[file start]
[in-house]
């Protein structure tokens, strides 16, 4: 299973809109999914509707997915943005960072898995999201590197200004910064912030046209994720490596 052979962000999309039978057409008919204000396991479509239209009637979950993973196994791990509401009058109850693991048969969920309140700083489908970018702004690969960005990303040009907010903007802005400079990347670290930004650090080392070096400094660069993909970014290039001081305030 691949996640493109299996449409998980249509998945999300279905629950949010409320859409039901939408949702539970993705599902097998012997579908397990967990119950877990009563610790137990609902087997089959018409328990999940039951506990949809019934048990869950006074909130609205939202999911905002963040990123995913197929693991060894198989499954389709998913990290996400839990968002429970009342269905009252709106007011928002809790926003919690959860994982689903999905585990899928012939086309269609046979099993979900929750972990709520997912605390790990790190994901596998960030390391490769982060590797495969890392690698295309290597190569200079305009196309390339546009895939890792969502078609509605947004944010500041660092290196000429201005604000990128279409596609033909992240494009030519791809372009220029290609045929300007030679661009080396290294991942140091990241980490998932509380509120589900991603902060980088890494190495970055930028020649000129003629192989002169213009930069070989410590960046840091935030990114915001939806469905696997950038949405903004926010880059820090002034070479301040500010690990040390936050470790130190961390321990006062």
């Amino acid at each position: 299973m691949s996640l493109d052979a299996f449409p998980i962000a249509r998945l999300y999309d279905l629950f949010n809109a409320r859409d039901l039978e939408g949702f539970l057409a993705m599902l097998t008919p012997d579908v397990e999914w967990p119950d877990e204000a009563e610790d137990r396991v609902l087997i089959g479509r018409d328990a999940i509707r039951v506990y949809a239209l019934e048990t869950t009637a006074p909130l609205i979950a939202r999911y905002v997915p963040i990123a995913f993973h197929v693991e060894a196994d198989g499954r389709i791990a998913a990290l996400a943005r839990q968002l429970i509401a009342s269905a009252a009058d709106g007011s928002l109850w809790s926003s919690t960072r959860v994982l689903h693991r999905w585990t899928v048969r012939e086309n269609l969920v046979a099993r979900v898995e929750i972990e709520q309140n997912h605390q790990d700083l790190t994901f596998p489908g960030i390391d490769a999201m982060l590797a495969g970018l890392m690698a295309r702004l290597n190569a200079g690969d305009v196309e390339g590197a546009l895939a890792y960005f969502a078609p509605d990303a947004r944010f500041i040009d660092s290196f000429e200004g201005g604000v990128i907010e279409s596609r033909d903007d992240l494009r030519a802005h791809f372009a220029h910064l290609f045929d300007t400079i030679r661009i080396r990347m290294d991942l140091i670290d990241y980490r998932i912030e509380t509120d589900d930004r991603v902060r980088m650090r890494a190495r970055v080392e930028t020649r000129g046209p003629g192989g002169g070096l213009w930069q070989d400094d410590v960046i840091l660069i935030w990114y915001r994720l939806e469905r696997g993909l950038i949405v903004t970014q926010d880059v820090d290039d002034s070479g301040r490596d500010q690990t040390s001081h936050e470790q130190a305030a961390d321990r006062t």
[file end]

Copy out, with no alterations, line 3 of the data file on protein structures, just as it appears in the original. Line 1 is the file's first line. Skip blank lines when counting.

């Amino acid at each position: 299973m691949s996640l493109d052979a299996f449409p998980i962000a249509r998945l999300y999309d279905l629950f949010n809109a409320r859409d039901l039978e939408g949702f539970l057409a993705m599902l097998t008919p012997d579908v397990e999914w967990p119950d877990e204000a009563e610790d137990r396991v609902l087997i089959g479509r018409d328990a999940i509707r039951v506990y949809a239209l019934e048990t869950t009637a006074p909130l609205i979950a939202r999911y905002v997915p963040i990123a995913f993973h197929v693991e060894a196994d198989g499954r389709i791990a998913a990290l996400a943005r839990q968002l429970i509401a009342s269905a009252a009058d709106g007011s928002l109850w809790s926003s919690t960072r959860v994982l689903h693991r999905w585990t899928v048969r012939e086309n269609l969920v046979a099993r979900v898995e929750i972990e709520q309140n997912h605390q790990d700083l790190t994901f596998p489908g960030i390391d490769a999201m982060l590797a495969g970018l890392m690698a295309r702004l290597n190569a200079g690969d305009v196309e390339g590197a546009l895939a890792y960005f969502a078609p509605d990303a947004r944010f500041i040009d660092s290196f000429e200004g201005g604000v990128i907010e279409s596609r033909d903007d992240l494009r030519a802005h791809f372009a220029h910064l290609f045929d300007t400079i030679r661009i080396r990347m290294d991942l140091i670290d990241y980490r998932i912030e509380t509120d589900d930004r991603v902060r980088m650090r890494a190495r970055v080392e930028t020649r000129g046209p003629g192989g002169g070096l213009w930069q070989d400094d410590v960046i840091l660069i935030w990114y915001r994720l939806e469905r696997g993909l950038i949405v903004t970014q926010d880059v820090d290039d002034s070479g301040r490596d500010q690990t040390s001081h936050e470790q130190a305030a961390d321990r006062t």